That at least is what the market seems to think. The carry trade has bounced back.
The Australian dollar — a high carry currency — is setting new highs (v. the US dollar at least). The kiwi has recovered. Iceland's krona has been fairly resilient in the face of a rating downgrade. The Malaysian ringit and Thai baht are heading back toward their 1998 levels. The Indian rupee — a new carry trade destination currency — has been doing well. And, judging from the strong ongoing growth in Brazil's reserves, inflows in Brazil have continued. Brazil's reserves are up $5.5b so far in March. China's low interest rates (and capital controls) keep the RMB from being a destination currency, but its stock market has bounced back — hot money doesn't seem to be shying away from China, or perhaps Chinese money isn't heading out of China even with higher interest rates in the rest of the world.
The US dollar, by contrast, is once again rather weak. Especially against the Euro. 1.34 is back to the dollar's lows of 2004 and early 2005. The Fed may be on hold — and, if Dr. Roubini is right, about to cut. But US rates are still higher than eurozone rates, let alone Japanese rates.
So why — as Teis Knuthsen of Danske bank notes — has the dollar diverged from the high carry currencies?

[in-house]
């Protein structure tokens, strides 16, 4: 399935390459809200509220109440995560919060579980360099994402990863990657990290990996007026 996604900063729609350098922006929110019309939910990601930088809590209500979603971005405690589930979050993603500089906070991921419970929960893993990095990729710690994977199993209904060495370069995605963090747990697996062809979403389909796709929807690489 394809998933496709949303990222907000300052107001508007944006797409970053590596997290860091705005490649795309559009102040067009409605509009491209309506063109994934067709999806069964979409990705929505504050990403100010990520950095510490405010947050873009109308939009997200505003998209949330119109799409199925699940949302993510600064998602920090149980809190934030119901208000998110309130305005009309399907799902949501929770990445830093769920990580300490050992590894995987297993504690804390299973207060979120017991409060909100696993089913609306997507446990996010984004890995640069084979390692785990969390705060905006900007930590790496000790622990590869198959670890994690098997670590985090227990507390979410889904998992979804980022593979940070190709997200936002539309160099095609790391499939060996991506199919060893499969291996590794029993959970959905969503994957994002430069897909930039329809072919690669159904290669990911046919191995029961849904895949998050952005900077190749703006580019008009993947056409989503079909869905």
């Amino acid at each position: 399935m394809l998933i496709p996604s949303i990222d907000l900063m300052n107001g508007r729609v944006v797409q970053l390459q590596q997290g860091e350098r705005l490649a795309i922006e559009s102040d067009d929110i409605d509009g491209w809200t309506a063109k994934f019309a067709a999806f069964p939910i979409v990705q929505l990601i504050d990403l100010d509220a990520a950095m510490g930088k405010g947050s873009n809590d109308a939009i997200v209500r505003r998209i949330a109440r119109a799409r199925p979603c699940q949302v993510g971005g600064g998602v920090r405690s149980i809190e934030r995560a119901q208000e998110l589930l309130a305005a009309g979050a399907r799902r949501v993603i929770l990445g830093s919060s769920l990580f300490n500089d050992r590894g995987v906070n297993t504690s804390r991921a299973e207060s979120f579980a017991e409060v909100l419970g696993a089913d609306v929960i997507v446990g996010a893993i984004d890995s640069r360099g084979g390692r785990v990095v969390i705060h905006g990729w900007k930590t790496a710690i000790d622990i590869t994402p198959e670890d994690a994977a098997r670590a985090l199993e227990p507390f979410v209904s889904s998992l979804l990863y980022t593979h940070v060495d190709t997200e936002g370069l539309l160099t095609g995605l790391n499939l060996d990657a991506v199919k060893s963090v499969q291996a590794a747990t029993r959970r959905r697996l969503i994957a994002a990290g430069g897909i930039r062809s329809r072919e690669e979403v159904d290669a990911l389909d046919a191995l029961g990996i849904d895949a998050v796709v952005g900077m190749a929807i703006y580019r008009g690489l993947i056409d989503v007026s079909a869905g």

After all, Australia, New Zealand, Iceland, India and Turkey all have current account deficits, and all but India have large current account deficits. How can the Aussie dollar be strong and the US dollar weak when both offer a yield pickup over the euro and yen?
One, most of the currencies of other current account deficit countries offer a bit more carry than the US dollar. So if you are going to finance a country with a big deficit, why not finance the country that offers the most yield? That is the logic behind my Deutsche Bank friends' recent recommendation to go long Turkey v. South Africa. The same logic may apply globally. And if you want carry and don't want to finance a current account deficit, there is always Brazil.
Two, on an absolute scale, the deficits of even Australia and Turkey — let alone tiny countries like New Zealand and Iceland — are fairly small. Japanese households looking for yield could easily finance the entire current account deficit of New Zealand. Swiss private bankers (or Swiss households) could do the same for Iceland. All any of these small countries need to do is offer a bit more attractive risk/ reward combination than the US and get a small fraction of the global flow of funds.
The US external deficit, by contract, is quite big. As Alberto Musalem Borrero notes, the carry trade is far too small — even taking the biggest estimates — to meet the United States roughly $850-900b financing need. And that is just what the US needs to cover its current account deficit — it needs to borrow even more if it wants to increase its holdings of foreign assets.
The US deficit is bigger than China's (not small) surplus, Japan's (not small) surplus and the oil exporters' (not small) surplus. You need to sum up all three big surpluses to come close to meeting the United States need for financing.